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White, Out: 13 Ways to Use Colour in the Kitchen
From full colour schemes to touches of tones – here’s how to have a knockout kitchen that doesn’t rely on white
For those who are keen to wash their hands of white, indulgence in the dark side could be just the place to start. Inky shades have found their footing recently, bringing a particularly handsome look to the kitchen. A moody, deep grey as seen here looks rich and classic in this Victorian home, complementing the butler’s sink and Shaker-style doors.
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Another way to embrace brass tones is to pair them with indigo: this beautiful blue is contemporary and earthy and it contrasts wonderfully with the golden glow of brass. You can see here how it also enhances the rich browns of the leather seen on the stools and bookshelves.
Green has become a popular designers’ choice, but if the bright 2017 favourite Pantone ‘Greenery’ is not for you, a rich bottle green can do the trick. This London home pays homage to its history with deep-green surrounds crisply offset with white marble.
For anyone thinking duck-egg blue has had its moment, it is still worth considering for the instant old-world charm it brings to any vintage or rustic-style kitchen. Retro tapware and appliances look wonderful with this aesthetic too.
Know that citrus orange is lovely and sassy, especially when paired with white.
For a bolder choice, a mid-century feel can be achieved by taking inspiration from Dutch artist Mondrian, famous for his employment of primary-coloured blocks juxtaposed with black and white.
If you’d rather stick to a single primary colour, yellow brings a year-round touch of summer to any scheme.
While leading Nordic designers have by no means abandoned their beloved white on wood and walls, the look is now updated with flashes of colour, as seen here. Danish company &shufl has stressed how much the movement away from white kitchens is key to the ‘new Nordic’ look.Where is Danish Design Headed?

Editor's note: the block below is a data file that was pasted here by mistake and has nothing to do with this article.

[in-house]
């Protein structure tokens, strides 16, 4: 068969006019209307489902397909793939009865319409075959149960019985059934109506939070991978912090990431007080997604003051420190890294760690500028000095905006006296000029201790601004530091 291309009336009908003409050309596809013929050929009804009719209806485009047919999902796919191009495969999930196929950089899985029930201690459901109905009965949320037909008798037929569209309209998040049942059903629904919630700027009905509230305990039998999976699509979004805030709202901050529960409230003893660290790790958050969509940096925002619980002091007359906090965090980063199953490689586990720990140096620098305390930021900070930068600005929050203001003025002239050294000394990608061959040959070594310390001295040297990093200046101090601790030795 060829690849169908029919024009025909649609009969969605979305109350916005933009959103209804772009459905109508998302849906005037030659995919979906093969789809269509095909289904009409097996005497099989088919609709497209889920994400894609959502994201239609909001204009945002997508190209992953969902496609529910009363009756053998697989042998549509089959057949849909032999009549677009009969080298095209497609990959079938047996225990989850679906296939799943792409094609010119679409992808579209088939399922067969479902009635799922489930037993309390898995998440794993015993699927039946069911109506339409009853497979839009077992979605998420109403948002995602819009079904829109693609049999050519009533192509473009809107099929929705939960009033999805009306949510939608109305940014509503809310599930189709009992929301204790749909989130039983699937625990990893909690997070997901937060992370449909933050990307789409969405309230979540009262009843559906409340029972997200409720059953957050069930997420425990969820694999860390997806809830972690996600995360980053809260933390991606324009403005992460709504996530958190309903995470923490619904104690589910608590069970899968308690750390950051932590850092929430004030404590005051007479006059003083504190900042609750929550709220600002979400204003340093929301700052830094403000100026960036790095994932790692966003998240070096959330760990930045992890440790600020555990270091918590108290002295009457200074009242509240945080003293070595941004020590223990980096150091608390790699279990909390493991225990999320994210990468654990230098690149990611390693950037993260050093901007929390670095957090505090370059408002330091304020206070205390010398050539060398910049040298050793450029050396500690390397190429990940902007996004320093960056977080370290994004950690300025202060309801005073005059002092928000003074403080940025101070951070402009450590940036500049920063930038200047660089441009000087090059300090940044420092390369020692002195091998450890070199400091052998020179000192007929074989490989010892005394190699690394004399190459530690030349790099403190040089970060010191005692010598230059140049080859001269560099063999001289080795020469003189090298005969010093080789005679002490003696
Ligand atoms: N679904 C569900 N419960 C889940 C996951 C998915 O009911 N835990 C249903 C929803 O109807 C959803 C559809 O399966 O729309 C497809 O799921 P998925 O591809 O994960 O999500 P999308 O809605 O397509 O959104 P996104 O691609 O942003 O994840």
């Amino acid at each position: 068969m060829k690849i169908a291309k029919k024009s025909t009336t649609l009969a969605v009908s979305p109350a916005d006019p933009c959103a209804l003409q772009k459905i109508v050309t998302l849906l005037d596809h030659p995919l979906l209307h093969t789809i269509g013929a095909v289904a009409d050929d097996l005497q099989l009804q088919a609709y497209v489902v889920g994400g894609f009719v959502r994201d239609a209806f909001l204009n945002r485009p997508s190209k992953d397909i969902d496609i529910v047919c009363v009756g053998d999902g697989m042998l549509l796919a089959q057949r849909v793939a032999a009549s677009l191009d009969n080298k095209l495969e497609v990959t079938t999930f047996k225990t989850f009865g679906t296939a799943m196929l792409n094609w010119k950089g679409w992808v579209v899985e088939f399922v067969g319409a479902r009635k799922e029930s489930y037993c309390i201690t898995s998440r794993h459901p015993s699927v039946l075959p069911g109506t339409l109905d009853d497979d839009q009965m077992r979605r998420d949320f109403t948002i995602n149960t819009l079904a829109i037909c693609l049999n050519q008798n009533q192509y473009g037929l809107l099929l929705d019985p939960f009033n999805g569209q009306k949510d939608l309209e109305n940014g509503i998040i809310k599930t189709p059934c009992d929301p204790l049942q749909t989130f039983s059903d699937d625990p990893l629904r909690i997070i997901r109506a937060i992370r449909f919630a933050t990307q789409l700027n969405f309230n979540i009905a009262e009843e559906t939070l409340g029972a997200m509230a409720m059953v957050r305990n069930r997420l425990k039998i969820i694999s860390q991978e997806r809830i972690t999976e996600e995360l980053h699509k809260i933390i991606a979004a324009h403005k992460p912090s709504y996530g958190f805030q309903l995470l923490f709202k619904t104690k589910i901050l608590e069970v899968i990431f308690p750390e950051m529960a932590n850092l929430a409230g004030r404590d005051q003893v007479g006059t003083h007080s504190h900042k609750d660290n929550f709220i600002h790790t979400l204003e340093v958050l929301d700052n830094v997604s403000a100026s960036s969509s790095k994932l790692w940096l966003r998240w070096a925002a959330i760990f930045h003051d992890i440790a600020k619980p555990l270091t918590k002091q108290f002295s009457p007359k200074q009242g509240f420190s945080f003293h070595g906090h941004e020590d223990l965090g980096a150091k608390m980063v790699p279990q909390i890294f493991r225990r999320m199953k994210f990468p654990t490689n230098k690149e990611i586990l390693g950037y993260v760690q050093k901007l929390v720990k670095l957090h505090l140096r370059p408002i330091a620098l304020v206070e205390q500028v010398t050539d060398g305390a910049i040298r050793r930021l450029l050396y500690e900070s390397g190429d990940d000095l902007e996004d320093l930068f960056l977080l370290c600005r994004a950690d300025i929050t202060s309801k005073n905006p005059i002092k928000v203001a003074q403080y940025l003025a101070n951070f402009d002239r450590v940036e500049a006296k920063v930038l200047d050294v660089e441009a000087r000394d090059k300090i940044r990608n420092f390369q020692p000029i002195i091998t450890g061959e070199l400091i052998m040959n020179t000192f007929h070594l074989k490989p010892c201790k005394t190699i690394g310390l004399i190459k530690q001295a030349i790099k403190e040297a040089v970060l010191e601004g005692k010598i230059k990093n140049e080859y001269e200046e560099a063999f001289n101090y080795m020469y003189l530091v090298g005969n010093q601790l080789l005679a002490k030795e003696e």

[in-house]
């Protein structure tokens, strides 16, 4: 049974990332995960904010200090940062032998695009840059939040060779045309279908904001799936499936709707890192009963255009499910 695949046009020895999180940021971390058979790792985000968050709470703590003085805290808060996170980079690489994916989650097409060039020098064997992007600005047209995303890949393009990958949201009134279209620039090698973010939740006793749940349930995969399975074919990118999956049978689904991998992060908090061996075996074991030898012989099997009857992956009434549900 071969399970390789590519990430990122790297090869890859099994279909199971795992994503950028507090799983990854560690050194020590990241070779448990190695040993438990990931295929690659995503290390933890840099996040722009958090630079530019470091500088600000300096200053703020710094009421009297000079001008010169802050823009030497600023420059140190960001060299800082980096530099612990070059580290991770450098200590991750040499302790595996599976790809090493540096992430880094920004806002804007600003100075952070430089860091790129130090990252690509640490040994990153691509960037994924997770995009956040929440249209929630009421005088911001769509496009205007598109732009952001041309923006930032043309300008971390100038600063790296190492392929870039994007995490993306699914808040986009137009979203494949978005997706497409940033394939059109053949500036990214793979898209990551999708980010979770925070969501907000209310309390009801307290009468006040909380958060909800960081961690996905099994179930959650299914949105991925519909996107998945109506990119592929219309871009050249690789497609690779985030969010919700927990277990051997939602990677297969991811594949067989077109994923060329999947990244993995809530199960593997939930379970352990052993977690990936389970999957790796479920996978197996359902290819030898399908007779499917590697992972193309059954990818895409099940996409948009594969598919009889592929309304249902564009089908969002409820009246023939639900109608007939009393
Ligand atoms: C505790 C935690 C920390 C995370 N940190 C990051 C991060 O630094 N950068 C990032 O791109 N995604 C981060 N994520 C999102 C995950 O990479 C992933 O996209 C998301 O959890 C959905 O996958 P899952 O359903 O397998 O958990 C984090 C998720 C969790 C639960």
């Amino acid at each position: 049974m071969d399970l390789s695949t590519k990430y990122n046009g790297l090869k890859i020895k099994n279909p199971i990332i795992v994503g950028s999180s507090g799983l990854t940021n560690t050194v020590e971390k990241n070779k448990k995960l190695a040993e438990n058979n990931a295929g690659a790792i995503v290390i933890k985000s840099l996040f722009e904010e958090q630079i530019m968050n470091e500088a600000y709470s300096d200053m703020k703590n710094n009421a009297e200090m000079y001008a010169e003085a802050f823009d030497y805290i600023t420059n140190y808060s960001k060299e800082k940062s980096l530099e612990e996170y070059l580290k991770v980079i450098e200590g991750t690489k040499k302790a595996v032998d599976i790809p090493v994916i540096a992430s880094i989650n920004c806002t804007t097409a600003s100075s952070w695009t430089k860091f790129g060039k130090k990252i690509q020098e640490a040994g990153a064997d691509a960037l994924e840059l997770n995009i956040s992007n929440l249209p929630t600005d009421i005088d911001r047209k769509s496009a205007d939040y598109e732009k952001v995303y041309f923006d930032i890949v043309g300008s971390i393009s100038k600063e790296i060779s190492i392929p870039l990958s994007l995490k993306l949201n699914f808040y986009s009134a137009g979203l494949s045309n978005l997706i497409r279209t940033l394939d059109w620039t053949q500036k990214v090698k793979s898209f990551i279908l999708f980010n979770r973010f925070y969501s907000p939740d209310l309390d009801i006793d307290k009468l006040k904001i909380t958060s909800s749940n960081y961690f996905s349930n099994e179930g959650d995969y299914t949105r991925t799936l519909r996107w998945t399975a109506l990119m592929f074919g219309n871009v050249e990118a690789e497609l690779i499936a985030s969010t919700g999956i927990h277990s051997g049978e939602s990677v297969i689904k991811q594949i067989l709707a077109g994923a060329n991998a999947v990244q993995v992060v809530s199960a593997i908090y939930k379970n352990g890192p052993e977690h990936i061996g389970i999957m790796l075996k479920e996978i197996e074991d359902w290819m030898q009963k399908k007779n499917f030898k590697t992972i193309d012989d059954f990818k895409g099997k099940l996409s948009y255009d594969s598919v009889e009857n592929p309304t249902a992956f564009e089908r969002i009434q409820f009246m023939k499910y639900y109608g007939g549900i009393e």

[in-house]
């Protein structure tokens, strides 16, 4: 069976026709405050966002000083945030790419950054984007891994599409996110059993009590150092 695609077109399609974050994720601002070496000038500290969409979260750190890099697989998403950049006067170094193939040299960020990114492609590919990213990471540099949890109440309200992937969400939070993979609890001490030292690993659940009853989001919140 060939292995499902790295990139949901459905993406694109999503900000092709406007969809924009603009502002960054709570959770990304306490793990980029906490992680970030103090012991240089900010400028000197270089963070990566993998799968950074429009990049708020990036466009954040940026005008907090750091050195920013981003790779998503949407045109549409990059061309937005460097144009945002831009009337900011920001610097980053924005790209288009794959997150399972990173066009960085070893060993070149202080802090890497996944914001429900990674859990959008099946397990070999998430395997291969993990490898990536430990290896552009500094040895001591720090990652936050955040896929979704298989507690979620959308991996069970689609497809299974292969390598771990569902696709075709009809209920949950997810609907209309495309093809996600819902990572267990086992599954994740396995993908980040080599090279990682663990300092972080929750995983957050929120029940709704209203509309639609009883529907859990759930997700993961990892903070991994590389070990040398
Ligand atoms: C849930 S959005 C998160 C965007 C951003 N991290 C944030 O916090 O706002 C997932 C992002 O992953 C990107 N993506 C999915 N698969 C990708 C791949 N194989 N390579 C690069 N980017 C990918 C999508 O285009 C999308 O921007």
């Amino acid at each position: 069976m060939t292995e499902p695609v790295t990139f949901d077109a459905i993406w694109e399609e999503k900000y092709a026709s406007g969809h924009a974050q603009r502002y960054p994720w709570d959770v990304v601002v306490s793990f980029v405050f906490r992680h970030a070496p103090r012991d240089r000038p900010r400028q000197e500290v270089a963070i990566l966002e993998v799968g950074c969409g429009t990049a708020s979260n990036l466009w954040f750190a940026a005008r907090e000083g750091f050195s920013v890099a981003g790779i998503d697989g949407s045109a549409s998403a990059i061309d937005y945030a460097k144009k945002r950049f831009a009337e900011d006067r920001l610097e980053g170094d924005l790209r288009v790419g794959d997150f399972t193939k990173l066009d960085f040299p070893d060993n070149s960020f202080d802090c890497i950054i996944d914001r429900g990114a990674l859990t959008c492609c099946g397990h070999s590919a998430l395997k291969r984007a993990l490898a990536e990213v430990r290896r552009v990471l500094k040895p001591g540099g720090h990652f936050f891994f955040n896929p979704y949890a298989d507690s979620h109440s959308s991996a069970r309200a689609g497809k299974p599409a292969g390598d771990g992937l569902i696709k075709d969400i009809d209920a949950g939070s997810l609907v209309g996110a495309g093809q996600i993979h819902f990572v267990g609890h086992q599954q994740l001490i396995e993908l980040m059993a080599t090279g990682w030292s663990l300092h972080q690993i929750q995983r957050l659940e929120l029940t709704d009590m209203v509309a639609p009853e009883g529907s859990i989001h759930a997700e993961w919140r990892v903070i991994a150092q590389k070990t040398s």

A peaceful atmosphere often involves white, but the key is using it only for the surrounds. This kitchen attains a cosy sense of character with the stripped wood surfaces and tan tones of the dining bench and leather-topped stools.
For a committed industrial look, don’t look past brushed stainless-steel cabinetry. The leading choice in professional kitchens thanks to its durable and hygienic properties, this material becomes elegant when worked in alongside utilitarian detailing in classic black.
A great way to incorporate a little white for those still keen is teaming it with ply or walnut-laminate cabinetry. This scheme is note-perfect when you add a statement light, leather dining chairs and a mid-century setting.
If you really don’t feel ready to wish white away just yet, you’re in luck. Whether budget or desire means that white units need to stay, injecting a stripe of colour makes for a bold statement that is reversible: it is far cheaper to replace a couple of door and drawer fronts than a whole set.
If you’re renting or simply don’t wish to make permanent changes, introducing colourful accessories is the easiest option of all. Brightly coloured glass adds instant interest, as do the stylists’ favourites, a well-placed tea towel, canister or bowl of fruit.
An emotional connection to site was the driving factor for ‘C Residence’ by Studio Tate, a large family home that balances spaces for intimacy and entertaining with outdoor living anchored by a well-loved blossom tree planted ten years earlier.
Having lived on the site for more than a decade, the client brief was based on experience; understanding the orientation of the land, and what they loved most about living there.
Stone walls, timber screens and black steel are softened by carefully designed gardens and a timeless interior palette; creating a home that ties in with its sophisticated location in Melbourne’s Brighton.
To establish a connection between indoors and out, a wall clad in limestone extends from the house along the entryway. Upon entering through the custom pivot door, visitors are greeted by a central stair leading to first floor bedrooms and a basement wine cellar below. Open treads and an expansive skylight above ensure all levels are flooded with light.
While the palette is largely monochromatic, custom black-brown floorboards, ebonized timber veneer joinery, Serpeggiante limestone and Cararra marble in a downstairs powder room offers a welcome explosion of colour with blue concrete floor tiles.
The polished plaster hallway wall suggests the subtle theme of customisation; further expressed through an interior palette of warm timber joinery, leather pull handles, metal elements, natural stone, and soft, circular pendants and wall sconces.
Photography by Sharyn Cairns